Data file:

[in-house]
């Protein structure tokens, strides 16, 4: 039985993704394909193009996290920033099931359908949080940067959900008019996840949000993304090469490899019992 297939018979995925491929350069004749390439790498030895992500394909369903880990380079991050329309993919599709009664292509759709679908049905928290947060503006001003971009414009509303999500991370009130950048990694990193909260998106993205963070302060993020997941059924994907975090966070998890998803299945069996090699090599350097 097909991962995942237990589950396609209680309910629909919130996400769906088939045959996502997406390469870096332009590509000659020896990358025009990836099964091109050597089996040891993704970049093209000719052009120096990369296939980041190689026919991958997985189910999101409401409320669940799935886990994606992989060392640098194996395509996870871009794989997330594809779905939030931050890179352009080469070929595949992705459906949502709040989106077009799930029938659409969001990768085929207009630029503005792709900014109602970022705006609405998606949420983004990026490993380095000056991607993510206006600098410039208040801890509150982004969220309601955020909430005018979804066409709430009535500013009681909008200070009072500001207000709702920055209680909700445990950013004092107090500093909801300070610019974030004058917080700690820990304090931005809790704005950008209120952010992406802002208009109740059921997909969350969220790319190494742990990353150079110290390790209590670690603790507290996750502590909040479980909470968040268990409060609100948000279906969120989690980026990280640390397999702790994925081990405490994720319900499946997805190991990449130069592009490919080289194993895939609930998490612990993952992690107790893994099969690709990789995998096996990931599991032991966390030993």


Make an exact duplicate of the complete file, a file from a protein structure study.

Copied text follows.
[in-house]
């Protein structure tokens, strides 16, 4: 039985993704394909193009996290920033099931359908949080940067959900008019996840949000993304090469490899019992 297939018979995925491929350069004749390439790498030895992500394909369903880990380079991050329309993919599709009664292509759709679908049905928290947060503006001003971009414009509303999500991370009130950048990694990193909260998106993205963070302060993020997941059924994907975090966070998890998803299945069996090699090599350097 097909991962995942237990589950396609209680309910629909919130996400769906088939045959996502997406390469870096332009590509000659020896990358025009990836099964091109050597089996040891993704970049093209000719052009120096990369296939980041190689026919991958997985189910999101409401409320669940799935886990994606992989060392640098194996395509996870871009794989997330594809779905939030931050890179352009080469070929595949992705459906949502709040989106077009799930029938659409969001990768085929207009630029503005792709900014109602970022705006609405998606949420983004990026490993380095000056991607993510206006600098410039208040801890509150982004969220309601955020909430005018979804066409709430009535500013009681909008200070009072500001207000709702920055209680909700445990950013004092107090500093909801300070610019974030004058917080700690820990304090931005809790704005950008209120952010992406802002208009109740059921997909969350969220790319190494742990990353150079110290390790209590670690603790507290996750502590909040479980909470968040268990409060609100948000279906969120989690980026990280640390397999702790994925081990405490994720319900499946997805190991990449130069592009490919080289194993895939609930998490612990993952992690107790893994099969690709990789995998096996990931599991032991966390030993």